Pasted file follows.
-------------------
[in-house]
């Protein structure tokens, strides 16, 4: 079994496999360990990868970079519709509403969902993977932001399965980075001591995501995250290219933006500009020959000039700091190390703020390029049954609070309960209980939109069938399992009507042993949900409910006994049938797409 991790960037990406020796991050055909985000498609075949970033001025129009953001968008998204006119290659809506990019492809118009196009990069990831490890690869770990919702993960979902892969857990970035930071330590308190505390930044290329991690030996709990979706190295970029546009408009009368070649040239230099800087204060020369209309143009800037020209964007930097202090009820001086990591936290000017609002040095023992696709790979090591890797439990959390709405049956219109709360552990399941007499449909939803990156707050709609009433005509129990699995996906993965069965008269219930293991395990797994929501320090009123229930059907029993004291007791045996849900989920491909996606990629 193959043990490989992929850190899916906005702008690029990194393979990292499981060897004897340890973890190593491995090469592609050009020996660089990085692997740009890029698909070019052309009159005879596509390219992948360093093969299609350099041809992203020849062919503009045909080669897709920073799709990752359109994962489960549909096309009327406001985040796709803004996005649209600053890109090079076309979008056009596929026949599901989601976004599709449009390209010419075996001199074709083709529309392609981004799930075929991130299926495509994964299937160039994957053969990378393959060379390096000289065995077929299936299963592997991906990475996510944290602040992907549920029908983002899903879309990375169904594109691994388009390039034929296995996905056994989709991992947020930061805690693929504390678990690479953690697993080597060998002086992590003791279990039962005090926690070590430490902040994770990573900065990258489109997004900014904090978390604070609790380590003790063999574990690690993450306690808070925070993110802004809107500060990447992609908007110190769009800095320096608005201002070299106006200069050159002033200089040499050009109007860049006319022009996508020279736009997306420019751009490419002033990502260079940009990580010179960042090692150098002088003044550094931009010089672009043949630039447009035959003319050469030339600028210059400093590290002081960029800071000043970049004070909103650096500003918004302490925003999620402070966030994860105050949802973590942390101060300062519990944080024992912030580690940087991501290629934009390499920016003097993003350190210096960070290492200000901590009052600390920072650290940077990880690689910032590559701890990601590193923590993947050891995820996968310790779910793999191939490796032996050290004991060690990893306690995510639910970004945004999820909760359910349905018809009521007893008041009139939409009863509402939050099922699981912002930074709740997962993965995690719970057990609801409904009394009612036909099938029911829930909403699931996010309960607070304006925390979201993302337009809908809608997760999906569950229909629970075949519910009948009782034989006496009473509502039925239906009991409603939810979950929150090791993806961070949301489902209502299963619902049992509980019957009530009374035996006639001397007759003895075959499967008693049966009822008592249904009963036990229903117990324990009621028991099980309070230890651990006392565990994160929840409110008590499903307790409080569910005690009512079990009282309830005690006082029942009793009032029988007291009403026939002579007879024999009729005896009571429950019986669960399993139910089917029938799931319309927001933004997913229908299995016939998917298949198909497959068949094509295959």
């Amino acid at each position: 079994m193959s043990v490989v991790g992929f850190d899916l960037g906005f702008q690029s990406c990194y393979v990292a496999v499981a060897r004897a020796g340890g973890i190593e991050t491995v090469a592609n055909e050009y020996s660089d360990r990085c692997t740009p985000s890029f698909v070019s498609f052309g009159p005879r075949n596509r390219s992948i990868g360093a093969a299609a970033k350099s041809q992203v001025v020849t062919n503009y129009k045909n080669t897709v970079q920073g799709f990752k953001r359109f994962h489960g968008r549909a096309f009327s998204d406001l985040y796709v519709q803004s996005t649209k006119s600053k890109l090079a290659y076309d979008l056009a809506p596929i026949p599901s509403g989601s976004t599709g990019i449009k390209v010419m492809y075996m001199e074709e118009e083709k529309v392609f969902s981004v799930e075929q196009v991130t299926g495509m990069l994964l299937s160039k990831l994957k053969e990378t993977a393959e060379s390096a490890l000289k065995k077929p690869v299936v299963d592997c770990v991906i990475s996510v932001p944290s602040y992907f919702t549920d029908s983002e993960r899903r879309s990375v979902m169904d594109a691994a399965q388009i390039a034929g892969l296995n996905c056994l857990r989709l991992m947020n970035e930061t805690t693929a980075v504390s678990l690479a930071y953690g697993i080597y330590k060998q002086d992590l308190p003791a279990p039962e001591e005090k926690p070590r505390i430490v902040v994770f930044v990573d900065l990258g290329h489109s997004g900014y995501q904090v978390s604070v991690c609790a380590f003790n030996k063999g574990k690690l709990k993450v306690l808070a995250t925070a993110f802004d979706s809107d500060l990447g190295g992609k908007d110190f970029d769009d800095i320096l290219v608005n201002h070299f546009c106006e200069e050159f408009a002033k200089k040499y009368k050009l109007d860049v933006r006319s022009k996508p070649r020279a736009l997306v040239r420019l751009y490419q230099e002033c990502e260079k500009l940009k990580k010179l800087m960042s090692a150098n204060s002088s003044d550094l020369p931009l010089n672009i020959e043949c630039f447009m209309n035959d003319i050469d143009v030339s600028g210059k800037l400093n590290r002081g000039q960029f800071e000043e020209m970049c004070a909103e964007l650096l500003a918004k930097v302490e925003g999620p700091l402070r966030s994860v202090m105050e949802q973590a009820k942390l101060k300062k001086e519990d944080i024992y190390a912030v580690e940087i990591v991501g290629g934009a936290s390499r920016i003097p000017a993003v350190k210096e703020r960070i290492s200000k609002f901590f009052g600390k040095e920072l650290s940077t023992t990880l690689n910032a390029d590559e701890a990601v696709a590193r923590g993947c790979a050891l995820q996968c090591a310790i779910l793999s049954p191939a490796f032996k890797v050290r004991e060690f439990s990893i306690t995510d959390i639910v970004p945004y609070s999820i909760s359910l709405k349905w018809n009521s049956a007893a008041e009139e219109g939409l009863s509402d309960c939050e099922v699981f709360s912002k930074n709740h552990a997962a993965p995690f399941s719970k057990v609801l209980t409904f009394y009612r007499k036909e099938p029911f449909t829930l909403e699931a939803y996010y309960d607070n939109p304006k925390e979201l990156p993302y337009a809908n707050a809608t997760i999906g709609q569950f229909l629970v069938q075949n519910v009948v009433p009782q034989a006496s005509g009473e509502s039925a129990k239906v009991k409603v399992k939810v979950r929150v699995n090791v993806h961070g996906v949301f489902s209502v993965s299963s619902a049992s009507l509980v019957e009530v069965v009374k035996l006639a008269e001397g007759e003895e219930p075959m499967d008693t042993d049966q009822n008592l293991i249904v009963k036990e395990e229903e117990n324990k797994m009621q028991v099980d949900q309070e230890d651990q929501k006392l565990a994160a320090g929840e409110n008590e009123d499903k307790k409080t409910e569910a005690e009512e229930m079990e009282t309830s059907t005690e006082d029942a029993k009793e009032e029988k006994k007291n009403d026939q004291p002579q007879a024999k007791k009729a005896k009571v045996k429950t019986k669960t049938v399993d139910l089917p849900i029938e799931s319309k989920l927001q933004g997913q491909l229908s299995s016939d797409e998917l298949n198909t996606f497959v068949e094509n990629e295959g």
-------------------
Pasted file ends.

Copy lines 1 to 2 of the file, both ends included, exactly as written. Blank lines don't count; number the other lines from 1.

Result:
[in-house]
């Protein structure tokens, strides 16, 4: 079994496999360990990868970079519709509403969902993977932001399965980075001591995501995250290219933006500009020959000039700091190390703020390029049954609070309960209980939109069938399992009507042993949900409910006994049938797409 991790960037990406020796991050055909985000498609075949970033001025129009953001968008998204006119290659809506990019492809118009196009990069990831490890690869770990919702993960979902892969857990970035930071330590308190505390930044290329991690030996709990979706190295970029546009408009009368070649040239230099800087204060020369209309143009800037020209964007930097202090009820001086990591936290000017609002040095023992696709790979090591890797439990959390709405049956219109709360552990399941007499449909939803990156707050709609009433005509129990699995996906993965069965008269219930293991395990797994929501320090009123229930059907029993004291007791045996849900989920491909996606990629 193959043990490989992929850190899916906005702008690029990194393979990292499981060897004897340890973890190593491995090469592609050009020996660089990085692997740009890029698909070019052309009159005879596509390219992948360093093969299609350099041809992203020849062919503009045909080669897709920073799709990752359109994962489960549909096309009327406001985040796709803004996005649209600053890109090079076309979008056009596929026949599901989601976004599709449009390209010419075996001199074709083709529309392609981004799930075929991130299926495509994964299937160039994957053969990378393959060379390096000289065995077929299936299963592997991906990475996510944290602040992907549920029908983002899903879309990375169904594109691994388009390039034929296995996905056994989709991992947020930061805690693929504390678990690479953690697993080597060998002086992590003791279990039962005090926690070590430490902040994770990573900065990258489109997004900014904090978390604070609790380590003790063999574990690690993450306690808070925070993110802004809107500060990447992609908007110190769009800095320096608005201002070299106006200069050159002033200089040499050009109007860049006319022009996508020279736009997306420019751009490419002033990502260079940009990580010179960042090692150098002088003044550094931009010089672009043949630039447009035959003319050469030339600028210059400093590290002081960029800071000043970049004070909103650096500003918004302490925003999620402070966030994860105050949802973590942390101060300062519990944080024992912030580690940087991501290629934009390499920016003097993003350190210096960070290492200000901590009052600390920072650290940077990880690689910032590559701890990601590193923590993947050891995820996968310790779910793999191939490796032996050290004991060690990893306690995510639910970004945004999820909760359910349905018809009521007893008041009139939409009863509402939050099922699981912002930074709740997962993965995690719970057990609801409904009394009612036909099938029911829930909403699931996010309960607070304006925390979201993302337009809908809608997760999906569950229909629970075949519910009948009782034989006496009473509502039925239906009991409603939810979950929150090791993806961070949301489902209502299963619902049992509980019957009530009374035996006639001397007759003895075959499967008693049966009822008592249904009963036990229903117990324990009621028991099980309070230890651990006392565990994160929840409110008590499903307790409080569910005690009512079990009282309830005690006082029942009793009032029988007291009403026939002579007879024999009729005896009571429950019986669960399993139910089917029938799931319309927001933004997913229908299995016939998917298949198909497959068949094509295959």